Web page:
With more than three-quarters of the votes counted from France's presidential elections conservative Nicolas Sarkozy has a clear lead over Socialist Segolene Royal ahead of a right-left showdown on May sixth.
The former interior minister garnered more than 30% of the vote, followed by Royal with about 25%. Centrist Francois Bayrou and far-right leader Jean Marie le Pen finished a distant third and fourth.
After the early results were announced, Sarkozy said voters clearly showed they want a comprehensive debate between two ideas of the nation, two value systems and two ideas about politics.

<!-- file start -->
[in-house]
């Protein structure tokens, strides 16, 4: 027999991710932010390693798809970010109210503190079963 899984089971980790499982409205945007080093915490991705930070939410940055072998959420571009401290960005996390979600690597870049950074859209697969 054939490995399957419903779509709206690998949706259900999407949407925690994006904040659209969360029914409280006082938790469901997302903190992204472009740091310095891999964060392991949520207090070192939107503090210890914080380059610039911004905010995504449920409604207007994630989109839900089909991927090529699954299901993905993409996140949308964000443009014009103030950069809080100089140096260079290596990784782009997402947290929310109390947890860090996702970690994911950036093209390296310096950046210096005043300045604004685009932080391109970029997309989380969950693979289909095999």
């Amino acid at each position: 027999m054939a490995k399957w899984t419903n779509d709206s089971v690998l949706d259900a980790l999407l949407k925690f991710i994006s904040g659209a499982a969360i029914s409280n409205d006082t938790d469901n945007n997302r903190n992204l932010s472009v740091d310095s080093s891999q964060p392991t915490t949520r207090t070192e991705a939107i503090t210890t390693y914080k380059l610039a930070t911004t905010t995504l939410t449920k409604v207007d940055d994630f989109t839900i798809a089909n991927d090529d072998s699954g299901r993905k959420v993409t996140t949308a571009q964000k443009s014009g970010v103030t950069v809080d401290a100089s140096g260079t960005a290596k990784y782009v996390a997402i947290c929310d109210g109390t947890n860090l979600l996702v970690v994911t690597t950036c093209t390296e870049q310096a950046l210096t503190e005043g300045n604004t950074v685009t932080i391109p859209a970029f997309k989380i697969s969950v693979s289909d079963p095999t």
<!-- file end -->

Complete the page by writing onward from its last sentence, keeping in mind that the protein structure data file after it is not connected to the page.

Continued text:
Royal said voters have a clear choice on May sixth between two very different voices.
The turnout was about 85%, showing the nation's deep involvement in its search for a new generation of leaders after President Jacques Chirac's 12 years in power.
Socialist Royal has vowed to raise France's monthly minimum wage and pensions, and to create an ambitious jobs program without raising overall taxes. Critics have called the proposals unrealistic.
Sarkozy has taken a tough stance on immigration and crime, and is widely seen as the most business-friendly of the leading candidates.
Information for this report is provided by AP, AFP and Reuters.